Throughout history, artists have strived to find new forms and unconventional mediums to express their artistic voices. Since the 20th century, the fundamentals of traditional art forms have been challenged, and a more progressive movement has arisen amongst artists. Books, magazines, household items, fabrics, and general everyday items have been moulded into artworks, giving birth to the mixed media era, which has reached new heights with technological developments in the past two decades.
The way in which art is created and shared has changed, giving artists for all backgrounds an equal opportunity to innovate and express themselves, and expand to new audience groups. The merging of technology and art has brought about immersive and engaging art pieces, giving a voice to a larger representation of voices that may not otherwise have access to traditional art mediums. Performative art has taken centre stage at art exhibitions, representing an array of stories about tragedy, hope, love, and life, and designed to evoke strong emotions from its audiences. The traditional art market has seen a massive disruption with technologies such as AI, VR, AR, and 3D printers offering a more versatile, expressive, and accessible medium.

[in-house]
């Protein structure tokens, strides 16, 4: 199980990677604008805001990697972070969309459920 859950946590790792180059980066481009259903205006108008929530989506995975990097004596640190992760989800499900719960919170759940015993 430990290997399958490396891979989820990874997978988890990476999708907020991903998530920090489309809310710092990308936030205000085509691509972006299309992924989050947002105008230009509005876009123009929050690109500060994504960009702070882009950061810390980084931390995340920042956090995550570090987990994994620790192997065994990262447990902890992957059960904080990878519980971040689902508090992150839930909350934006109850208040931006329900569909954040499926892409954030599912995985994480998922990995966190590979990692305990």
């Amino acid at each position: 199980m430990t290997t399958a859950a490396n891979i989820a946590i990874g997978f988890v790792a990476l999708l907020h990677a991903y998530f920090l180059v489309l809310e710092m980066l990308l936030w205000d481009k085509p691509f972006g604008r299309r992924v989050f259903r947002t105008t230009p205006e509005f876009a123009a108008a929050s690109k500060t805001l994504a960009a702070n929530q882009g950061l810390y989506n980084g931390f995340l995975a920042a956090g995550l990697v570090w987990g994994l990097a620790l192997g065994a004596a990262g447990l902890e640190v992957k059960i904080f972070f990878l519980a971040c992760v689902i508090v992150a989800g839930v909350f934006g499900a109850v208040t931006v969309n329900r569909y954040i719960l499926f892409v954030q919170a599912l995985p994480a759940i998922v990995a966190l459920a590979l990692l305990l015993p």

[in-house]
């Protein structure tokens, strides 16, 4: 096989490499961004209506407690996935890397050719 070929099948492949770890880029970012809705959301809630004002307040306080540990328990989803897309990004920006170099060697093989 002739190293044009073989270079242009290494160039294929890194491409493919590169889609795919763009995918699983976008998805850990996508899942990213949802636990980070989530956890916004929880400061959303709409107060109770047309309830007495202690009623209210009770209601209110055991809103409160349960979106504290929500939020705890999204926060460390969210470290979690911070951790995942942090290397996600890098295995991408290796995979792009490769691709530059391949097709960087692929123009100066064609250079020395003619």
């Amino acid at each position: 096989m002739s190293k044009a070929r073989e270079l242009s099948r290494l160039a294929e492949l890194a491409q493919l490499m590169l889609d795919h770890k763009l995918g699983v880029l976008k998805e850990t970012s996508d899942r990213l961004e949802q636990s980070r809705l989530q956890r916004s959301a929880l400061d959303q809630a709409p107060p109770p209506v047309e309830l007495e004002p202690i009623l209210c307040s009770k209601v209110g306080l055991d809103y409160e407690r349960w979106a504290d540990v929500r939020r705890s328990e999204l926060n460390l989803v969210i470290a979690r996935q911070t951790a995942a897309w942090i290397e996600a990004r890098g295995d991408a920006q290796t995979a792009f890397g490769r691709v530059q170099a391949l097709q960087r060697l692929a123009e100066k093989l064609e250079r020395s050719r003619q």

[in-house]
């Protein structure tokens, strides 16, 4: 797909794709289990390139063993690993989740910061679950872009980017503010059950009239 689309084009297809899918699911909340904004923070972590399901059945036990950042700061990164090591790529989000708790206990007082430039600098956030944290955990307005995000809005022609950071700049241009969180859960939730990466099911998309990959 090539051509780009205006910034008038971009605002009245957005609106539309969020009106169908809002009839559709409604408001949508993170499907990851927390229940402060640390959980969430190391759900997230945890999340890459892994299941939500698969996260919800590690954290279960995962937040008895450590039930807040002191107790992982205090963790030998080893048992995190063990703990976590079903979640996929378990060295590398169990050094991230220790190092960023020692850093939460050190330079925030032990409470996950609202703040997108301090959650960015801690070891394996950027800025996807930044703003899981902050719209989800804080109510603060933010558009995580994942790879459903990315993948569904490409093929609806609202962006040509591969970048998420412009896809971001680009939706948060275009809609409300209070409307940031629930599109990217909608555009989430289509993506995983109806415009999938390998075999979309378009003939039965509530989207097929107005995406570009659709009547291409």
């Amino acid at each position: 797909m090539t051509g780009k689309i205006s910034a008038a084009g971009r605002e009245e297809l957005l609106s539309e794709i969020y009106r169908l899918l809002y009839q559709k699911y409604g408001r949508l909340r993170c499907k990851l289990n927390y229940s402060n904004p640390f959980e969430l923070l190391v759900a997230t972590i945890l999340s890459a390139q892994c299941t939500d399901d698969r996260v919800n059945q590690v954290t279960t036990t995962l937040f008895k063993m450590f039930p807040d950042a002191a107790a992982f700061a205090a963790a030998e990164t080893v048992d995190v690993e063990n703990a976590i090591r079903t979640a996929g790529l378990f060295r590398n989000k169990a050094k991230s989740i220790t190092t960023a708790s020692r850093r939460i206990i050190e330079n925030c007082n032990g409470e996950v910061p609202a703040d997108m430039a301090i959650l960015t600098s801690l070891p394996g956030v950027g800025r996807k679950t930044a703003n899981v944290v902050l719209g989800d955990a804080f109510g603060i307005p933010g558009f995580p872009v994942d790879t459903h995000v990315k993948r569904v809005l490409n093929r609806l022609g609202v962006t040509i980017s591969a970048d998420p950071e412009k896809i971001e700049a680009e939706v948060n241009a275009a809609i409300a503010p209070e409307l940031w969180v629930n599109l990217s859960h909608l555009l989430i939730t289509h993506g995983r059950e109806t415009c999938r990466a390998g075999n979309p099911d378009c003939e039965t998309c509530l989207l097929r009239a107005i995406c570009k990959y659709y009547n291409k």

The growth of online art platforms has given artists a space to easily promote their work, connect with the artistic community, and reach global audiences. Even the most renowned art museums are embracing this trend, opening virtual access to selected artists and artwork. The digitised access to art and artists has also created a new market for art collectors, and to an extent, taken away the elitism associated with art collection and ownership.
In a new era of creating and consuming art, technology has brought in new ways to innovate, think, and change the aesthetic norms of art pieces. The future of art is certainly going to be intriguing, and will challenge the traditions and boundaries that have kept art isolated.